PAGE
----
Irrelevant note: I always saw the same dog lying next to the entrance to the Marmara hotel. It's a typical Istanbul dog, I don't know what breed they are (if any), but they all look like a barrel with stubby legs, pointy snout, and tail sticking out, and they rarely move from their favorite spot. Watching on the news I saw the same dog, actually standing up, amiably watching the uzi-toting cops, and I had to laugh.
Was Cheney Set Up?
An interesting little snippet from Joshua Marshall on possible machinations inside the State Department. I wish he'd gone into a little more on what the motivations might have been. Mr. Marshall comes up with interesting tidbits from inside the beltway: I may live in the Middle East, but when I meet with diplomatic officials they rarely share inside gossip, although they've been quite helpful in replacing my passport.

Turkish Islamists for Hate



Update: I was wrong, it wasn't the AKP.

I haven't found the story in the TDN, but yesterday I saw a news report showing an Ankara conference of the AKP, the new Islamist party. Supposedly this party has shed its extremist roots, its leader has disowned his nearly decades-old comments praising the Taliban, and is in favor of progressive, democratic involvement in the government. They are currently the highest-polling party in Turkey, not strong enough to get an outright majority in Parliament if an election were called, but strong enough that a coalition would probably have to include them.

The conference revealed that the party hasn't exactly shed its admiration for hatred and death. They showed the second plane hitting the World Trade Center on a big screen, followed by Osama bin Laden. The people were cheering and applauding. I felt sick.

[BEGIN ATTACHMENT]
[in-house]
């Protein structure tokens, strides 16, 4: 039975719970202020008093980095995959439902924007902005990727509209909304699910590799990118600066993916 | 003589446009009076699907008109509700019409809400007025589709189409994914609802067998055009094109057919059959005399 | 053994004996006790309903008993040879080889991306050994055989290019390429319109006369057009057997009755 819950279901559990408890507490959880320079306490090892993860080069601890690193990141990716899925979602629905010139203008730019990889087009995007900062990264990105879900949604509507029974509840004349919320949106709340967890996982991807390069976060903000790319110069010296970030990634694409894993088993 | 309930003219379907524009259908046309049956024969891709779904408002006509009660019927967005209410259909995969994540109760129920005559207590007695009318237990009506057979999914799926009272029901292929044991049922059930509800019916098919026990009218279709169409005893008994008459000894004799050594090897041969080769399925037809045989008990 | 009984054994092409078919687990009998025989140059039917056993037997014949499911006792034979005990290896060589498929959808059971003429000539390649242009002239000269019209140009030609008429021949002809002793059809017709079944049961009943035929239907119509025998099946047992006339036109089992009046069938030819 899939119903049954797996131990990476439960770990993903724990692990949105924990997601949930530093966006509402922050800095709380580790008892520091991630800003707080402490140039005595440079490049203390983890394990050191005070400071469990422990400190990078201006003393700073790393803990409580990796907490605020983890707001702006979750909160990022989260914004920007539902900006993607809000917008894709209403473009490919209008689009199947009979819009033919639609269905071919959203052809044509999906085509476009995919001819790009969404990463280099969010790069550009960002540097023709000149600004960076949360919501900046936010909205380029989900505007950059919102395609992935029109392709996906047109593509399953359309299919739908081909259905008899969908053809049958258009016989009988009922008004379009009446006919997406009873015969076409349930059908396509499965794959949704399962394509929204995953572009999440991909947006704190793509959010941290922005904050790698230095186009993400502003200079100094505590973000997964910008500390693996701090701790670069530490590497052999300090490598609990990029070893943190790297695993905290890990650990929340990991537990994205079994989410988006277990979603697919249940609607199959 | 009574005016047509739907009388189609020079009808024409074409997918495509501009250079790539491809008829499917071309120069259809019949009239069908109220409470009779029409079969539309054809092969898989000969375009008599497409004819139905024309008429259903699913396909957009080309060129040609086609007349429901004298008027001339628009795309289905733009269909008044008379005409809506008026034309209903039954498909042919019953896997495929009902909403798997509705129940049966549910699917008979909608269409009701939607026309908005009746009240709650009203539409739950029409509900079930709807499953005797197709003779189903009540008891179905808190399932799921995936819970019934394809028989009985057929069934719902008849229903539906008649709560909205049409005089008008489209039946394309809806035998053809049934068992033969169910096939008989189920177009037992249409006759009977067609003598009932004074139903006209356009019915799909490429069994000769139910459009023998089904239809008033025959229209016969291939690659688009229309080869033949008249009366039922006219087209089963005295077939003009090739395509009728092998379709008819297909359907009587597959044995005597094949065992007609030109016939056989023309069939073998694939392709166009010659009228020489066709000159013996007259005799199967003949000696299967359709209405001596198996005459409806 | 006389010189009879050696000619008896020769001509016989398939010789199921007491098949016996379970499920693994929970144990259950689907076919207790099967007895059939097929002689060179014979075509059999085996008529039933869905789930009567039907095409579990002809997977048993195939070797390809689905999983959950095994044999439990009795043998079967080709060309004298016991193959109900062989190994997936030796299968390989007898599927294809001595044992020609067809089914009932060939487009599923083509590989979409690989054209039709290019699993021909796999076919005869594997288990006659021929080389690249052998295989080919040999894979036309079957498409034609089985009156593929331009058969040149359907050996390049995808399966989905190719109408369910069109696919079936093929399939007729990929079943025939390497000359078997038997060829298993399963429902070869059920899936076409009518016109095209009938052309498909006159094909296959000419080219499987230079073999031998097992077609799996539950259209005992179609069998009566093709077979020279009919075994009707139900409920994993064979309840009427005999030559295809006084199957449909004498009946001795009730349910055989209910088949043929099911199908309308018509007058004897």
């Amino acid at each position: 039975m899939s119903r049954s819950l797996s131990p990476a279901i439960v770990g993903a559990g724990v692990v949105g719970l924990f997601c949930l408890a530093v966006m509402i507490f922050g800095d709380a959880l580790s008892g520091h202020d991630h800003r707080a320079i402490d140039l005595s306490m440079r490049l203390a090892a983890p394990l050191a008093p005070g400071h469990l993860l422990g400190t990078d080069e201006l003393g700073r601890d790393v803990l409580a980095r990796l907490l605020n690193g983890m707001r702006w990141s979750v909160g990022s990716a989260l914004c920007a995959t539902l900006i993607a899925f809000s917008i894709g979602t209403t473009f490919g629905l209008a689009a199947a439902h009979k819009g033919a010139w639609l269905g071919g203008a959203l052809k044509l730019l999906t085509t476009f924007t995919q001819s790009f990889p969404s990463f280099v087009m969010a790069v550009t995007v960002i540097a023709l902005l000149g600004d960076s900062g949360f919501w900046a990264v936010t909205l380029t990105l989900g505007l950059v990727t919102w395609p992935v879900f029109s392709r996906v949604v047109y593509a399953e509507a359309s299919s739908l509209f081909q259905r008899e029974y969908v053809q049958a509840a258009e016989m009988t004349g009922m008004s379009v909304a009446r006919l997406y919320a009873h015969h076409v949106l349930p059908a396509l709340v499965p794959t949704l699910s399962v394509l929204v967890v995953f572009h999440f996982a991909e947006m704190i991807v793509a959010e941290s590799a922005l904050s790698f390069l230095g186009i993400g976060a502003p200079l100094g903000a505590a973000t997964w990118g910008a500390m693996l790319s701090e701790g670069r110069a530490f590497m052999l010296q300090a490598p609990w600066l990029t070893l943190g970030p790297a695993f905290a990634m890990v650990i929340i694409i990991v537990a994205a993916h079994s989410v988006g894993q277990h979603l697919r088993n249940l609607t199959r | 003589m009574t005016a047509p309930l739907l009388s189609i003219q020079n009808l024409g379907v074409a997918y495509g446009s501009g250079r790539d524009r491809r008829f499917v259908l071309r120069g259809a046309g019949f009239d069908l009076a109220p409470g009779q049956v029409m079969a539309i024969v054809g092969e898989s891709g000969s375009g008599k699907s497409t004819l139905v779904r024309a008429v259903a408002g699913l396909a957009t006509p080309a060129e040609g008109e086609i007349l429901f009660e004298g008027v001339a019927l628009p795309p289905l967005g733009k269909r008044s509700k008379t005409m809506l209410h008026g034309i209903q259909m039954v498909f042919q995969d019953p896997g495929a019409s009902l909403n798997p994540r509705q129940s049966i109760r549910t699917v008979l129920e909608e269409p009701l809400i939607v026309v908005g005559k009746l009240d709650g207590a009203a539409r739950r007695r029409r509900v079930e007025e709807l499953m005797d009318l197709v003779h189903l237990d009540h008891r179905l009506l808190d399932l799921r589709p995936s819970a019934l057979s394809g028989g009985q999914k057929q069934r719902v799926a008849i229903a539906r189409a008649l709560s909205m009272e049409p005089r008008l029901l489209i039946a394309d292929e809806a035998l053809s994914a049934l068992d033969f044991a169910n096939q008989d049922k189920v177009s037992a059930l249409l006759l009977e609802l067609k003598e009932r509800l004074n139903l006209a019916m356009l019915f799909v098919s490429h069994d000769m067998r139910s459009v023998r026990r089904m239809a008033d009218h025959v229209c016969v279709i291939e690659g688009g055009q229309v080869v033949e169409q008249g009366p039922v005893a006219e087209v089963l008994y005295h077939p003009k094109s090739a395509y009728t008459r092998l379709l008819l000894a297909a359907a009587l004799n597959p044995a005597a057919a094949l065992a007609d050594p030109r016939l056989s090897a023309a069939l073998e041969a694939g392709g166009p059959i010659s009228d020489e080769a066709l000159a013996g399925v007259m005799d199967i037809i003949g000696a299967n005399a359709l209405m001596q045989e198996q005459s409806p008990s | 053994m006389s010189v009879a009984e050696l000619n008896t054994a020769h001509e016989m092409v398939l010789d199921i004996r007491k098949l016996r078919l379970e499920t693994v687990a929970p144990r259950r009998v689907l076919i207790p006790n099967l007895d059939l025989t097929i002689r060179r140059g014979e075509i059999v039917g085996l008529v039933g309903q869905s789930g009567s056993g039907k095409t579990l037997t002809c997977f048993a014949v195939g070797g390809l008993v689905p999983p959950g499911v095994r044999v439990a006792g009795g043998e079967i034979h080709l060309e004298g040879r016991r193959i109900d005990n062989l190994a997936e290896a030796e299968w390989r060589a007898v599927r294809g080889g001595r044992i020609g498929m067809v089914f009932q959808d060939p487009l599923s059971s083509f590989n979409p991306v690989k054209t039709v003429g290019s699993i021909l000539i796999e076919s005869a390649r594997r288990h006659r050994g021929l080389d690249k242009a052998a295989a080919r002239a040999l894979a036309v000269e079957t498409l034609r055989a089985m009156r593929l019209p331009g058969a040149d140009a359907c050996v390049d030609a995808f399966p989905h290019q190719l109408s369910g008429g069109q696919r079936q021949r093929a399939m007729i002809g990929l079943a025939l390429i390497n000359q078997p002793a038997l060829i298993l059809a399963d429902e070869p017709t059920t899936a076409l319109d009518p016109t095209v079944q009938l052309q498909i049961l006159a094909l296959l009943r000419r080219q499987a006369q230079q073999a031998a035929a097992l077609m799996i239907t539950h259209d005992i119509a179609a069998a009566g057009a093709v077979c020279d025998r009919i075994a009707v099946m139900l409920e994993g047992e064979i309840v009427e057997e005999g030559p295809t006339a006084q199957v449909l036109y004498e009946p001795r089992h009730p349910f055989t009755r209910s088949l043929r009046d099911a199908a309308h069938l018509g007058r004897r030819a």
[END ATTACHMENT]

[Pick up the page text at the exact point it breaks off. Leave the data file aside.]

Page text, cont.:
My friends tell me not to worry about it, there are stupid people out there, but most people don't agree with them. From what I've seen, this is true. If the core message of the party, repeated at every rally, press conference, etc. was that terrorism rocks, they would be a fringe faction. This is the case with the Saadat party, which like AKP, was founded from the remnants of the outlawed Virtue Party last year. The Saadat party was composed of those Islamist politicians who wanted a more conservative public agenda.

My friends also assure me that the AKP leaders will no doubt apologize for the disgusting display this week, in order to avoid losing public support and attracting the hammer of the political establishment, which loathes the Islamists and looks for any excuse to throw them in jail and bar them from politics.

But that's exactly what worried me. The AKP presents a very slick front to the country. Their new logo is all over Istanbul, huge banners which, although composed of the same white crescent and stars on red background found on the flag of the Turkish Republic, give an impression of modernity, of dynamic progressivism. Their record in city government in cities like Istanbul and Ankara is good, they have apparently governed more cleanly and honestly than the corruption-riddled mainstream political parties. The only evidence of conservatism they have betrayed is not selling alcoholic drinks in city-owned restaraunts.